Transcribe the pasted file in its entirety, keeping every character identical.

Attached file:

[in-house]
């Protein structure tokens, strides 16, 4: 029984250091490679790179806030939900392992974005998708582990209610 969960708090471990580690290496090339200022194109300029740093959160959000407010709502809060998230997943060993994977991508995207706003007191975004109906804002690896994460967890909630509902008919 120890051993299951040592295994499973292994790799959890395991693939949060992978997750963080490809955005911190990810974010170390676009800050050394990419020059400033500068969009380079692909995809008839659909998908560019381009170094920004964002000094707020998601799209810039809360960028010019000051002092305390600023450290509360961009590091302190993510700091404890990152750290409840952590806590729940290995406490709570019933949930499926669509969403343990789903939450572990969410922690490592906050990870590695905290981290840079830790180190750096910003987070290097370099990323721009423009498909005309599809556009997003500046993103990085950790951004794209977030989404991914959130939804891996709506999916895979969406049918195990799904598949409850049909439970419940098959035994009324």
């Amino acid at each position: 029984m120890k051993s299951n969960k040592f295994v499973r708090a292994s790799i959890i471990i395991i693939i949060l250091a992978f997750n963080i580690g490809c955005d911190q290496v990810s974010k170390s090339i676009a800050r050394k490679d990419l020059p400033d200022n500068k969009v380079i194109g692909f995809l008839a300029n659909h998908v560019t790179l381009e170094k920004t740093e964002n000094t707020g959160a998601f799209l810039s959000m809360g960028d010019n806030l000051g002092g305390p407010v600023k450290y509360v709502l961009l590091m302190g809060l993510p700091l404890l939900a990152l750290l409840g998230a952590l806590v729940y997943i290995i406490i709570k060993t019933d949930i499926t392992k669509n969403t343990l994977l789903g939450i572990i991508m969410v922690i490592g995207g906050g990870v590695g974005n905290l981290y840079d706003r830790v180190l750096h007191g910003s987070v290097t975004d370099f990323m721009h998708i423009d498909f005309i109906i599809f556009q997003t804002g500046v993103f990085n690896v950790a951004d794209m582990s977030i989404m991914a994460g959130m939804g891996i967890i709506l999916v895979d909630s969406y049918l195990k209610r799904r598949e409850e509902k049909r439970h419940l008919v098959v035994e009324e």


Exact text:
[in-house]
């Protein structure tokens, strides 16, 4: 029984250091490679790179806030939900392992974005998708582990209610 969960708090471990580690290496090339200022194109300029740093959160959000407010709502809060998230997943060993994977991508995207706003007191975004109906804002690896994460967890909630509902008919 120890051993299951040592295994499973292994790799959890395991693939949060992978997750963080490809955005911190990810974010170390676009800050050394990419020059400033500068969009380079692909995809008839659909998908560019381009170094920004964002000094707020998601799209810039809360960028010019000051002092305390600023450290509360961009590091302190993510700091404890990152750290409840952590806590729940290995406490709570019933949930499926669509969403343990789903939450572990969410922690490592906050990870590695905290981290840079830790180190750096910003987070290097370099990323721009423009498909005309599809556009997003500046993103990085950790951004794209977030989404991914959130939804891996709506999916895979969406049918195990799904598949409850049909439970419940098959035994009324």
């Amino acid at each position: 029984m120890k051993s299951n969960k040592f295994v499973r708090a292994s790799i959890i471990i395991i693939i949060l250091a992978f997750n963080i580690g490809c955005d911190q290496v990810s974010k170390s090339i676009a800050r050394k490679d990419l020059p400033d200022n500068k969009v380079i194109g692909f995809l008839a300029n659909h998908v560019t790179l381009e170094k920004t740093e964002n000094t707020g959160a998601f799209l810039s959000m809360g960028d010019n806030l000051g002092g305390p407010v600023k450290y509360v709502l961009l590091m302190g809060l993510p700091l404890l939900a990152l750290l409840g998230a952590l806590v729940y997943i290995i406490i709570k060993t019933d949930i499926t392992k669509n969403t343990l994977l789903g939450i572990i991508m969410v922690i490592g995207g906050g990870v590695g974005n905290l981290y840079d706003r830790v180190l750096h007191g910003s987070v290097t975004d370099f990323m721009h998708i423009d498909f005309i109906i599809f556009q997003t804002g500046v993103f990085n690896v950790a951004d794209m582990s977030i989404m991914a994460g959130m939804g891996i967890i709506l999916v895979d909630s969406y049918l195990k209610r799904r598949e409850e509902k049909r439970h419940l008919v098959v035994e009324e």